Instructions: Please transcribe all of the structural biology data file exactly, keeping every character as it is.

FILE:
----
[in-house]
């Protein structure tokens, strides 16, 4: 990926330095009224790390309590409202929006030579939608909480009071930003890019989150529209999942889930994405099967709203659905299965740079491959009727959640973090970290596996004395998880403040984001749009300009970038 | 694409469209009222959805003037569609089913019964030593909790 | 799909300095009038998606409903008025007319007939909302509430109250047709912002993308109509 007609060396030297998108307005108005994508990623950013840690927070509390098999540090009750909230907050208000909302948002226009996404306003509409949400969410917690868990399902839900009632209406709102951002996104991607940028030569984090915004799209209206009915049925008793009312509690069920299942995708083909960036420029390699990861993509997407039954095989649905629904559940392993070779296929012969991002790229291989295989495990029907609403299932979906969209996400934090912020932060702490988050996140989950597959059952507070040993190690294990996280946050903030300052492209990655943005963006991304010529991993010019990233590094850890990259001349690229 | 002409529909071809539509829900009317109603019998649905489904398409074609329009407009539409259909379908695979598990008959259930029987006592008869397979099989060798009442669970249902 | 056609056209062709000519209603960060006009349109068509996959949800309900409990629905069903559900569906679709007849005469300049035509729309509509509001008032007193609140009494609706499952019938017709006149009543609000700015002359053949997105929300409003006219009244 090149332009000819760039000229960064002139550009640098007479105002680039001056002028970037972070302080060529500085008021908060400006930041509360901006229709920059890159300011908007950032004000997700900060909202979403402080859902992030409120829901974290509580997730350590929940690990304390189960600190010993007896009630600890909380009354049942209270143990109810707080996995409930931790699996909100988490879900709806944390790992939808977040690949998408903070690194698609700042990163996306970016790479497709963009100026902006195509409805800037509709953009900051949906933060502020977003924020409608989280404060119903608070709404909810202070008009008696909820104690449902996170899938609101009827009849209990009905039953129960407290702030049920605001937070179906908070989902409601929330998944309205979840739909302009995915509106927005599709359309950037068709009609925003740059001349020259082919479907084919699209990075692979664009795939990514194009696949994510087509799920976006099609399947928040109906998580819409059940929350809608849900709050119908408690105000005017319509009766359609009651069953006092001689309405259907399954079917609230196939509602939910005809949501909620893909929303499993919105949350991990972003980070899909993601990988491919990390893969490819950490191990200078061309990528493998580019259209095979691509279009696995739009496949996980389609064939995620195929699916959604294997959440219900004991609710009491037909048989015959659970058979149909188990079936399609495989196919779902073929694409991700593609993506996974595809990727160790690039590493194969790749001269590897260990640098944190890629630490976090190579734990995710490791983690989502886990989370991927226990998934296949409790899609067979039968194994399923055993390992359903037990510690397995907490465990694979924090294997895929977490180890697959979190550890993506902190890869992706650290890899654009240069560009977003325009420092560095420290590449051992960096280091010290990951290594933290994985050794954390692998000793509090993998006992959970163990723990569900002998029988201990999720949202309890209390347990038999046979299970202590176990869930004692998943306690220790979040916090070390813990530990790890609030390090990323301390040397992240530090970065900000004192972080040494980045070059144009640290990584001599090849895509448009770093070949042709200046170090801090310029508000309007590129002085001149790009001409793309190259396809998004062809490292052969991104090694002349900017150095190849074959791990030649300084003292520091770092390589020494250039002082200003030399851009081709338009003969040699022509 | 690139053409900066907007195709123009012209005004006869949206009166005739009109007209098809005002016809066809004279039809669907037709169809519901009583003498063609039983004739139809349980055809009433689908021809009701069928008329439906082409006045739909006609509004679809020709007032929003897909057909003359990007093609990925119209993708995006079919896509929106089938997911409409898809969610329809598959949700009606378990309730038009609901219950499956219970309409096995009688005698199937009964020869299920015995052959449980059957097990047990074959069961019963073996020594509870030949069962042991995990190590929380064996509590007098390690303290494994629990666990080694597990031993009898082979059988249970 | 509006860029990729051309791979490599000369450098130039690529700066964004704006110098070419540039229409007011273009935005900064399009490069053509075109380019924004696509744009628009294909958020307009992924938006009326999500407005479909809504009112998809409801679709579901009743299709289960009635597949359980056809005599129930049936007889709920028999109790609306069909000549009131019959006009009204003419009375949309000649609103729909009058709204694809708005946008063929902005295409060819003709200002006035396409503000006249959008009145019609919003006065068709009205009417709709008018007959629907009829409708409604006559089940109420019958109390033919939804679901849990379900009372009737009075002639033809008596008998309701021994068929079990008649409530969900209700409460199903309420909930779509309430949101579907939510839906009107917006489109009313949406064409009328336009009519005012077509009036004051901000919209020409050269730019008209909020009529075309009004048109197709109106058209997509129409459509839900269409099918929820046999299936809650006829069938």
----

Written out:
[in-house]
């Protein structure tokens, strides 16, 4: 990926330095009224790390309590409202929006030579939608909480009071930003890019989150529209999942889930994405099967709203659905299965740079491959009727959640973090970290596996004395998880403040984001749009300009970038 | 694409469209009222959805003037569609089913019964030593909790 | 799909300095009038998606409903008025007319007939909302509430109250047709912002993308109509 007609060396030297998108307005108005994508990623950013840690927070509390098999540090009750909230907050208000909302948002226009996404306003509409949400969410917690868990399902839900009632209406709102951002996104991607940028030569984090915004799209209206009915049925008793009312509690069920299942995708083909960036420029390699990861993509997407039954095989649905629904559940392993070779296929012969991002790229291989295989495990029907609403299932979906969209996400934090912020932060702490988050996140989950597959059952507070040993190690294990996280946050903030300052492209990655943005963006991304010529991993010019990233590094850890990259001349690229 | 002409529909071809539509829900009317109603019998649905489904398409074609329009407009539409259909379908695979598990008959259930029987006592008869397979099989060798009442669970249902 | 056609056209062709000519209603960060006009349109068509996959949800309900409990629905069903559900569906679709007849005469300049035509729309509509509001008032007193609140009494609706499952019938017709006149009543609000700015002359053949997105929300409003006219009244 090149332009000819760039000229960064002139550009640098007479105002680039001056002028970037972070302080060529500085008021908060400006930041509360901006229709920059890159300011908007950032004000997700900060909202979403402080859902992030409120829901974290509580997730350590929940690990304390189960600190010993007896009630600890909380009354049942209270143990109810707080996995409930931790699996909100988490879900709806944390790992939808977040690949998408903070690194698609700042990163996306970016790479497709963009100026902006195509409805800037509709953009900051949906933060502020977003924020409608989280404060119903608070709404909810202070008009008696909820104690449902996170899938609101009827009849209990009905039953129960407290702030049920605001937070179906908070989902409601929330998944309205979840739909302009995915509106927005599709359309950037068709009609925003740059001349020259082919479907084919699209990075692979664009795939990514194009696949994510087509799920976006099609399947928040109906998580819409059940929350809608849900709050119908408690105000005017319509009766359609009651069953006092001689309405259907399954079917609230196939509602939910005809949501909620893909929303499993919105949350991990972003980070899909993601990988491919990390893969490819950490191990200078061309990528493998580019259209095979691509279009696995739009496949996980389609064939995620195929699916959604294997959440219900004991609710009491037909048989015959659970058979149909188990079936399609495989196919779902073929694409991700593609993506996974595809990727160790690039590493194969790749001269590897260990640098944190890629630490976090190579734990995710490791983690989502886990989370991927226990998934296949409790899609067979039968194994399923055993390992359903037990510690397995907490465990694979924090294997895929977490180890697959979190550890993506902190890869992706650290890899654009240069560009977003325009420092560095420290590449051992960096280091010290990951290594933290994985050794954390692998000793509090993998006992959970163990723990569900002998029988201990999720949202309890209390347990038999046979299970202590176990869930004692998943306690220790979040916090070390813990530990790890609030390090990323301390040397992240530090970065900000004192972080040494980045070059144009640290990584001599090849895509448009770093070949042709200046170090801090310029508000309007590129002085001149790009001409793309190259396809998004062809490292052969991104090694002349900017150095190849074959791990030649300084003292520091770092390589020494250039002082200003030399851009081709338009003969040699022509 | 690139053409900066907007195709123009012209005004006869949206009166005739009109007209098809005002016809066809004279039809669907037709169809519901009583003498063609039983004739139809349980055809009433689908021809009701069928008329439906082409006045739909006609509004679809020709007032929003897909057909003359990007093609990925119209993708995006079919896509929106089938997911409409898809969610329809598959949700009606378990309730038009609901219950499956219970309409096995009688005698199937009964020869299920015995052959449980059957097990047990074959069961019963073996020594509870030949069962042991995990190590929380064996509590007098390690303290494994629990666990080694597990031993009898082979059988249970 | 509006860029990729051309791979490599000369450098130039690529700066964004704006110098070419540039229409007011273009935005900064399009490069053509075109380019924004696509744009628009294909958020307009992924938006009326999500407005479909809504009112998809409801679709579901009743299709289960009635597949359980056809005599129930049936007889709920028999109790609306069909000549009131019959006009009204003419009375949309000649609103729909009058709204694809708005946008063929902005295409060819003709200002006035396409503000006249959008009145019609919003006065068709009205009417709709008018007959629907009829409708409604006559089940109420019958109390033919939804679901849990379900009372009737009075002639033809008596008998309701021994068929079990008649409530969900209700409460199903309420909930779509309430949101579907939510839906009107917006489109009313949406064409009328336009009519005012077509009036004051901000919209020409050269730019008209909020009529075309009004048109197709109106058209997509129409459509839900269409099918929820046999299936809650006829069938």